Detailed planning for the visual effects that appear in a film starts during the early stages of the pre-production process. Visual effects producers and supervisors work with the director to translate his or her vision from paper to the computer and finally to the big screen.
Many people are familiar with the terms "blue screen" or "green screen." Most have seen a weather forecaster standing in front of a map that really isn’t there; it’s actually a blank green wall used to mask in a digitized image of a map. This is an easy way to understand what a visual effects crew does on a movie set, only on a much larger scale.
The visual effects (VFX) team maps out the green or blue screen process on the set with the director, the cinematographer and the special effects crew. During post-production, the VFX team replaces the blue or green portion of the footage that was filmed against the blue or green screen with a live-action background plate or a completely digitized environment.
Other visual effects are more complex. Collaborating with the production designers and the art department, the VFX artists and animators design a new world, a world that exists solely inside the computer’s digital realm of mathematical equations.
Starting with storyboards drawn in pencil, these drawings allow the director and VFX designers and animators to flesh out their visual interpretation of the script. After receiving approval from the director on the proposed creative direction of a specific character, such as Stuart Little, the VFX team then creates a three-dimensional model of the character. Using the latest technology available, a three-dimensional digital scan of the model is created and stored in the computer’s hard drive.
From there, artists create digital wire-frame models of the characters. Digital Character Animators initially work with these rudimentary, low-resolution wire-frame images to create the character’s movements.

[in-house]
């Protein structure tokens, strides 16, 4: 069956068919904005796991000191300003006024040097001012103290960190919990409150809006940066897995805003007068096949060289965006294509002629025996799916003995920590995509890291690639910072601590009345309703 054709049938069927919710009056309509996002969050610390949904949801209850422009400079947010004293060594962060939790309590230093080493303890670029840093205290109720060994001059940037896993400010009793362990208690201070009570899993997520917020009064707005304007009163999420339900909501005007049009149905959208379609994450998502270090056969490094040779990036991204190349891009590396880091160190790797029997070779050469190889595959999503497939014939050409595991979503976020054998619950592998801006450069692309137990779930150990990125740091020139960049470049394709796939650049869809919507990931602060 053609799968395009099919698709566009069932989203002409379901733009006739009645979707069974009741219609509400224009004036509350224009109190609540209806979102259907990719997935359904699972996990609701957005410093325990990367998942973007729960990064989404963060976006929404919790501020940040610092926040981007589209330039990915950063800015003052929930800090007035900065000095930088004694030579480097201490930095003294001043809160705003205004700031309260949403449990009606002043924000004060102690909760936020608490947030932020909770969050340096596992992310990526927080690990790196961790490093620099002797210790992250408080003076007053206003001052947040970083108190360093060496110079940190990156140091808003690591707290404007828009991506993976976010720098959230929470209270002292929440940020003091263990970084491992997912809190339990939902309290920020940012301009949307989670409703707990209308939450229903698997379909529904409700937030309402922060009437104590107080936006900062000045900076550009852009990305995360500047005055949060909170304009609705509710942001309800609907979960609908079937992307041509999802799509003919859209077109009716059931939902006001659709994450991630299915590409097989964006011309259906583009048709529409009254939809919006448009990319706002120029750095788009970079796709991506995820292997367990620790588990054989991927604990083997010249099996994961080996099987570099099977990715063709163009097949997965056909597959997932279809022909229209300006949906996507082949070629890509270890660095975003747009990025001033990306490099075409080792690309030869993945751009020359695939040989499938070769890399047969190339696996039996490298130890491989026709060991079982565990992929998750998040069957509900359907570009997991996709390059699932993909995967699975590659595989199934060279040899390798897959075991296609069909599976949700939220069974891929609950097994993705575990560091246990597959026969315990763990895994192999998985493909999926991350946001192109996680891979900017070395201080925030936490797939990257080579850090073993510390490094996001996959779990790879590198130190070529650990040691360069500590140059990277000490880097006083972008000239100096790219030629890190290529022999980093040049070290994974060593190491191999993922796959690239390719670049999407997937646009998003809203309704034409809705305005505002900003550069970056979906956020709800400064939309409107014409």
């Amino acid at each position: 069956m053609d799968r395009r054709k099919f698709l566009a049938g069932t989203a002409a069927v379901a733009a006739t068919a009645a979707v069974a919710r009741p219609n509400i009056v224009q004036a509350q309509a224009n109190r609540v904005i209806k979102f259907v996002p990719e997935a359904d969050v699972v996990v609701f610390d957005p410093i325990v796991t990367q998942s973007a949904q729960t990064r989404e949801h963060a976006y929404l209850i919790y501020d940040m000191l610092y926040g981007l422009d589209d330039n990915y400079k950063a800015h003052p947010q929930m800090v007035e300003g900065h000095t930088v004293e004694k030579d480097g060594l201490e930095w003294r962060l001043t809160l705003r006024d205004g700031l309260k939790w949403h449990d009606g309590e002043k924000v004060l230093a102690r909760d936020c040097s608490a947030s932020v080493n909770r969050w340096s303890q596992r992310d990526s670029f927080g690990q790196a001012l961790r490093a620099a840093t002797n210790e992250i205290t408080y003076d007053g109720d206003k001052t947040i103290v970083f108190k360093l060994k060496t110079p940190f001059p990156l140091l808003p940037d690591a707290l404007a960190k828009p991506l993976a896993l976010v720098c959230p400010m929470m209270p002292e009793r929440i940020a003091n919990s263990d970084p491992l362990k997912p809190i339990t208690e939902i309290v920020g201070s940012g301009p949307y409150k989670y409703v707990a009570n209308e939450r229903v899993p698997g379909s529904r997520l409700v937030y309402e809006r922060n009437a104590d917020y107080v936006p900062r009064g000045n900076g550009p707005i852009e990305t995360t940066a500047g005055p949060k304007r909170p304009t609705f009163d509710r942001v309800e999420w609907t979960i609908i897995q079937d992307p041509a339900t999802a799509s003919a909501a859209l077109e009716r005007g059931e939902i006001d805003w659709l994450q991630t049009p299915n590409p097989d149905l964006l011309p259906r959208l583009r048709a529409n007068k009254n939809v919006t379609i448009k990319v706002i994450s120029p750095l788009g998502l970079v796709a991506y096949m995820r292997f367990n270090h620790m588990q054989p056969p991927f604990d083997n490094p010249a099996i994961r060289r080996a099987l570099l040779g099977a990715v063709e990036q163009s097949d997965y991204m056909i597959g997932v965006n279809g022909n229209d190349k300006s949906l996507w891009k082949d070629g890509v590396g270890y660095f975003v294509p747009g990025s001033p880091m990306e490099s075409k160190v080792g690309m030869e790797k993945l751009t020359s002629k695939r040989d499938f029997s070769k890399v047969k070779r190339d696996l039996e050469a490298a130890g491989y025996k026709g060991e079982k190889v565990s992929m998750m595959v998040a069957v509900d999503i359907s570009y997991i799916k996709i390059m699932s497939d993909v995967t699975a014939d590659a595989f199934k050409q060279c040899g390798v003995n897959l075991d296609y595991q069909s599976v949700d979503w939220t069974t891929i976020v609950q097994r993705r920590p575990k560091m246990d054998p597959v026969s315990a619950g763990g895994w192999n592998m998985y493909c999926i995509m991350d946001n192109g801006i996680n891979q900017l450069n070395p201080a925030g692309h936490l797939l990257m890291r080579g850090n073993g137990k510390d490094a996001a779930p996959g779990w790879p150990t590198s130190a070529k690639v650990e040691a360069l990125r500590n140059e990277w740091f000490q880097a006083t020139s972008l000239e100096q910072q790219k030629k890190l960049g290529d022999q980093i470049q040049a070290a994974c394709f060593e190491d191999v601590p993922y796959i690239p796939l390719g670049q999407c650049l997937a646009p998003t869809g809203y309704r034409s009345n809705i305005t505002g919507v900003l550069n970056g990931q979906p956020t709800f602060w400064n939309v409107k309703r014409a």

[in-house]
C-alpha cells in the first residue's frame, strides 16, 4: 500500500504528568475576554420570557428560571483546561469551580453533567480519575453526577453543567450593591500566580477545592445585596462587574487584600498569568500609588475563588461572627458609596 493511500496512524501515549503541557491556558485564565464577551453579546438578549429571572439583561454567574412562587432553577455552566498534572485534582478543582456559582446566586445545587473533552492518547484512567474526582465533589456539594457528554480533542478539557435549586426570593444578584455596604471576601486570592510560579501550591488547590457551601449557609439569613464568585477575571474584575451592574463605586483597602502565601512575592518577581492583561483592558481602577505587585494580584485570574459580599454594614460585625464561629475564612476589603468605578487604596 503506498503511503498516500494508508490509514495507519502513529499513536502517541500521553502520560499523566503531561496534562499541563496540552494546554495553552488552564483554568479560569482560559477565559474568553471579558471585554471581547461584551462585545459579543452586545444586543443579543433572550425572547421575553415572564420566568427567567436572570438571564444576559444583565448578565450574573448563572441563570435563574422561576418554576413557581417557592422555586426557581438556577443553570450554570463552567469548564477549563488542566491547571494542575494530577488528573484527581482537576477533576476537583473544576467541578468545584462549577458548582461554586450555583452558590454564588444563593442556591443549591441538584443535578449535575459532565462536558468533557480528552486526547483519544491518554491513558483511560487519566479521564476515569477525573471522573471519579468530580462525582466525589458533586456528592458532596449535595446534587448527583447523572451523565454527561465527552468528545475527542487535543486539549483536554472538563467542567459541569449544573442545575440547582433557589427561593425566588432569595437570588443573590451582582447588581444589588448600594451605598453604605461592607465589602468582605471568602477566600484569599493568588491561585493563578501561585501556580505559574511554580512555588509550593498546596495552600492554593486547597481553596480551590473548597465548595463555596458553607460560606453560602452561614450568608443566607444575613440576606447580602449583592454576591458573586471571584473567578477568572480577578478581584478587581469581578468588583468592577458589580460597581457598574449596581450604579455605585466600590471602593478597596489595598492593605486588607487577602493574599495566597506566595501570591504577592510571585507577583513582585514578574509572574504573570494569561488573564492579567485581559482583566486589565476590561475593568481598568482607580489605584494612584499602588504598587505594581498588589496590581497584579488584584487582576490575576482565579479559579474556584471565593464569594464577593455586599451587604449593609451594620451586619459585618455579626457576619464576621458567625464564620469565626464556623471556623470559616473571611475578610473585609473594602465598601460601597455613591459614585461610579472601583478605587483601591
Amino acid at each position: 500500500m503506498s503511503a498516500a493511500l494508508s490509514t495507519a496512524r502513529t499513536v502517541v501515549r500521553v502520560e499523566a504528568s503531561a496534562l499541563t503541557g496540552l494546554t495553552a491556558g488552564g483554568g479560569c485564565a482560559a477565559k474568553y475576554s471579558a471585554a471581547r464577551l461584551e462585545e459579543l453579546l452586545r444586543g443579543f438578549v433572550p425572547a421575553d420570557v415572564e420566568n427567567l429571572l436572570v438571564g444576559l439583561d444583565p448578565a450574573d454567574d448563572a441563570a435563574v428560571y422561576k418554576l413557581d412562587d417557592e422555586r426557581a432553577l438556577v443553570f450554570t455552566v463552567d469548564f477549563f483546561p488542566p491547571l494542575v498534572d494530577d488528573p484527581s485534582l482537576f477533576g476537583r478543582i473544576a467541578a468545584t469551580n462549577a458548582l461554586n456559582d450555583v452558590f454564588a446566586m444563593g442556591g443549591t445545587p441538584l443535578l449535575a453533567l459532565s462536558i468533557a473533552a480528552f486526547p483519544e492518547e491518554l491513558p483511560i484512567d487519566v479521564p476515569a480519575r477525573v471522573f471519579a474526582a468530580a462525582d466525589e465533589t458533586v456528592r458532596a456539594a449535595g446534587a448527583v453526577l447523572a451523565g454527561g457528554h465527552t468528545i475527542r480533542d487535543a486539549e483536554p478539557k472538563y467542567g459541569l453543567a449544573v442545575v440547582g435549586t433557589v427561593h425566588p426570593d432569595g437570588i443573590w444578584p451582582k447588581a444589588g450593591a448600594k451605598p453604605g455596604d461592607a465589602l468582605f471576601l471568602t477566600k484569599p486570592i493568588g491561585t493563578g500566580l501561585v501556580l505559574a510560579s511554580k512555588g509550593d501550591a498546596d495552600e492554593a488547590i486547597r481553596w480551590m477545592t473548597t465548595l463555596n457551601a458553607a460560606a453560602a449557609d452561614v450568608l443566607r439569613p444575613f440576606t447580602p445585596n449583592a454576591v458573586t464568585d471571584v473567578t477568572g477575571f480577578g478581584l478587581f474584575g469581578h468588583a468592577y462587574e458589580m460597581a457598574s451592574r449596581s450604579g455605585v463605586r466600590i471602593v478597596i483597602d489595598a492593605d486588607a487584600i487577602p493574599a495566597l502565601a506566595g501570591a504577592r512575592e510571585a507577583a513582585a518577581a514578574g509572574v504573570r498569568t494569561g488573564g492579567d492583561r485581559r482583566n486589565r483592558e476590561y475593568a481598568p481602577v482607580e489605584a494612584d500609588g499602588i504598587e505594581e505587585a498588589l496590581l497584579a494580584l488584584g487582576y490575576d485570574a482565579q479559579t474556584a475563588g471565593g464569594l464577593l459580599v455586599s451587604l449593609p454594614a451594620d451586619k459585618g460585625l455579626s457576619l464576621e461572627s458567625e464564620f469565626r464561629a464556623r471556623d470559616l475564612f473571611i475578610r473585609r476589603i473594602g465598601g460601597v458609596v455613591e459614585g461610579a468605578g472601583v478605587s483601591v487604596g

When live-action background plates are filmed during principal photography, computer animators and the VFX team are on the set throughout this process, taking detailed measurements and lighting references from all angles. The data gathered is then downloaded into the computers so that the digital characters can be properly lit to match their live-action environment.
Once a visual effects shot is completed and the sequence has been cut together by the director and an editor, the VFX artists will position a rough-animation of a character into the background plate for the director to view and analyze. After the director approves the shot or sequence, more detailed animation work begins. In the case of the characters in STUART LITTLE, this painstaking process moved forward in what is sometimes referred to as a "digital assembly line." The character was built, and in this case, lit, furred, clothed, and fully integrated into the scene of the movie.
Other visual effects work includes digitally painting a sky or ocean or removing the shadow of a crew member who is mistakenly in the shot. Sometimes the weather does not always cooperate when shooting on location. If a production crew has spent many days at a location, and the sequence being shot takes place in real-time, it’s imperative that the background be consistent. For that reason, visual effects artists may be called upon to make the sky bluer - or not.
One of Sony Pictures Entertainment’s companies is an Academy Award® winning, state-of-the-art digital production studio called Sony Pictures Imageworks Inc., which is dedicated to the art of visual effects production and character animation. The Imageworks production environment facilitates integrated pipelines for live-action visual effects and character animation, ImagemotionTM performance capture, all-CG animation, Imageworks 3D stereoscopic, and Imageworks Interactive, a full service creative group that produces websites and supports digital marketing for the studio and outside clients.
Imageworks’ achievements have been recognized by the Academy of Motion Picture Arts and Sciences with Oscars® for its work on SPIDER-MAN™ 2 and the CG animated short film THE CHUBBCHUBBS!. In 2008, SURF’S UP was nominated for the Academy Award® for Best Animated Feature. In 2007, two of Imageworks' projects, SUPERMAN RETURNS and the all-CG animated feature MONSTER HOUSE, were nominated for Academy Awards® in the Outstanding Achievement in Visual Effects and Best Animated Feature categories respectively. With those two nominations, Imageworks became the first studio to be recognized in the same year in these distinct areas, an indication of the diversity and quality of the company’s capabilities. Other Oscar® nominated projects include Walt Disney's THE CHRONICLES OF NARNIA: THE LION, THE WITCH AND THE WARDROBE, SPIDER-MAN™, HOLLOW MAN, STUART LITTLE and STARSHIP TROOPERS, for a total of ten nominations.